Lonsdale Road Reservoir (also known just as “Lonsdale Reservoir” or, from its shape, as “Leg O’Mutton Reservoir”) is a reed-fringed lake surrounded by woodland. It is bordered on the west by the Thames, to the north by playing fields, to the east by Lonsdale Road and houses and to the south by a mown lawn squeezed between the Thames and the road. The site is owned by the London Borough of Richmond upon Thames and is designated as a Local Nature Reserve.

Address: Lonsdale Road, London SW13 (Map:; OS grid reference TQ217773).

History Edit

The site is a disused reservoir.

Habitat Edit

Reeds fringe much of the lake. More diverse aquatic vegetation at the southern end includes Bogbean and Frogbit, both rare in London. The lake has rafts to encourage nesting by water birds. The reservoir’s steep concrete banks show only in a few places because of the growth of thick scrub. The surrounding woodland is mostly of Sycamore. Work by the BTCV has cleared views to the water and provided diversity in the flora and fauna.

Species Edit


Tawny Owls 16 April 2010

Tawny Owl at nest and owlet April 2010 at Leg o'Mutton (pics Michael Mac)

Nesting birds include Pochard, Mute Swan, Little Grebe, Tawny Owl (at least 2 owlets seen 2010), Kestrel, Sparrowhawk and Grey Heron - all successful in 2010. The Tawny Owl seemed to disappear in 2012? Spring and autumn produce commoner migrant passerines and waders (Common & Green Sandpiper, both in Spring 2010 and Autumn 2012). Summer visitors include Common Tern and Hirundines (probably hunting trips from the nearby London WWT). The winter population of waterfowl includes good numbers of Shoveler, Tufted Duck, Teal, Pochard, Great Crested Grebe, Cormorant and Gadwall.  Wigeon has been found -visitor from the WWT- in 2012. Local populations (Bushy & Richmond Parks) of Mandarin and Red-crested Pochard also put in appearances sporadically. Redwing and Fieldfare visit the surrounding playing fields and woodland. Birds nesting in the woodland areas include Great Spotted Woodpecker, Whitethroart, Blackcap and Chiffchaff.  Water Rail has been recorded in 2009, 2013 and recently in 2016, but this is a difficult bird to locate due to frequent dog-walker disturbance.

An anonymous contributor to this site reported the following breeding birds in 2005: Mute Swan, 1 nest, 3 young; Canada Goose, 2 young; Moorhen, at least 5 young; Coot, 2 pairs, 6 young; Mallard, 3 pairs, 10 young; Grey Heron, 5 nests on rafts, 8 young; Kestrel, 2 young; Sparrowhawk, 2 young; Blue Tit, 3 young; Great Tit, 3 young; Wren, 1 young; Blackbird, 3 young; Robin, 2 young.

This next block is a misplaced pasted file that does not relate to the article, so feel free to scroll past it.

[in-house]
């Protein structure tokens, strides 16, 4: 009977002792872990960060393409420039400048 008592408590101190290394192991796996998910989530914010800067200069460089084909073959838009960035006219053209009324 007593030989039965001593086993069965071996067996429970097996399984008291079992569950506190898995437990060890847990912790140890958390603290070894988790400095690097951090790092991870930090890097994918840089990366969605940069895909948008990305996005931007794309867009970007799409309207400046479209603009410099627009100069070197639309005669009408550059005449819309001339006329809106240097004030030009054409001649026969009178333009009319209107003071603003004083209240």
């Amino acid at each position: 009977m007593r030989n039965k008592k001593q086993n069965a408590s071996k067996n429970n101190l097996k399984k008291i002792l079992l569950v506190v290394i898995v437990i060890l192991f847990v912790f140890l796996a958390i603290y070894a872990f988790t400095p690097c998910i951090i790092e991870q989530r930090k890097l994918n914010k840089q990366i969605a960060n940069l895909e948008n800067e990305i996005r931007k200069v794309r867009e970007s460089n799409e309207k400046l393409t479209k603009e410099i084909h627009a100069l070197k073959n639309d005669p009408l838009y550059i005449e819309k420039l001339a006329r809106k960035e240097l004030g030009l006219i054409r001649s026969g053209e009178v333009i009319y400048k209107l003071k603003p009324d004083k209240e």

Rarities: Subalpine Warbler (April 2003), Garganey (March 2008) Scaup ( February 2011)

Other vertebrates

This is one of London’s better sites for feeding bats, with Common Pipistrelle, Soprano Pipistrelle, Noctule, Leisler's Bat, Daubenton's Bat and Natterer’s Bat all recorded. Four species of amphibian can be found, including the specially protected Great Crested Newt.


Information needed, please

Practicalities Edit


By car, follow Lonsdale Road (B350) west from the south end of Hammersmith Bridge or north from Barnes Bridge and park in Verdun Road. If arriving by public transport, the nearest stations are Barnes Bridge (National Rail) and Hammersmith (London Underground). From either station, pedestrians can approach the site mainly along the Thames Path rather on roads. Bus routes include 33, 72, 209, 283, 419 and 485.


The site has free public access at all times, and is therefore worth a visit if you are too early for the London Wetland Centre. The footpaths can be a little muddy during the winter months.


Apart from a few benches (mainly at good viewing points), there are no on-site facilities. There is a convenience store and off-licence a short way along Verdun Road.

Listings Edit


Patch List 2010 1: Goldfinch. 2: Greenfinch. 3: Chaffinch. 4: Great Tit. 5: Long tailed Tit. 6: Blue tit. 7: Robin. 8: Blackbird. 9: Coot. 10: Canada Goose. 11: Pied wagtail. 12: Black-headed gull. 13: Wood pigeon. 14: Carrion Crow. 15: Starling 16: Mute swan 17: Mistle thrush 18: Common Sandpiper. 19: Ring-necked Parakeet. 20: Lesser Black-backed Gull. 21: Moorhen. 22: Cormorant. 23: Teal. 24: Gadwall. 25: Shoveler. 26: Tufted Duck. 27: Wren. 28: Dunnock. 29: Mallard 30: Sparrowhawk. 31: Goldcrest. 32: Magpie 33: Common Gull. 34: Green Woodpecker. 35: Great Spotted Woodpecker. 36: Song Thrush. 37: Pochard. 38: Stock Dove. 39: Little Grebe. 40: Redwing. 41: Mandarin. 42: Sedge Warbler. 43: Jay. 44: Kestrel. 45: Great Black-backed Gull. 46: Willow Warbler. 47: Chiffchaff. 48: Song Thrush. 49: Jackdaw. 50: House Martin. 51: Sand Martin. 52: Ruddy Duck. 53: Blackcap. 54: Grey Wagtail. 55: Grey Heron. 56: Swift. 57: Reed Bunting. 58: Common Tern. 59: Reed Warbler. 60: Peregrine. 61 Green Sandpiper. 62:Fieldfare. 63: Swallow. 64: Egyptian Goose. 65:Buzzard.

Patch list taken from the LBC website from the following contributors: M Bourne, R Petley, L Freeland-Haynes, N Mahieu, et al.

please add on any of your own additional sightings.

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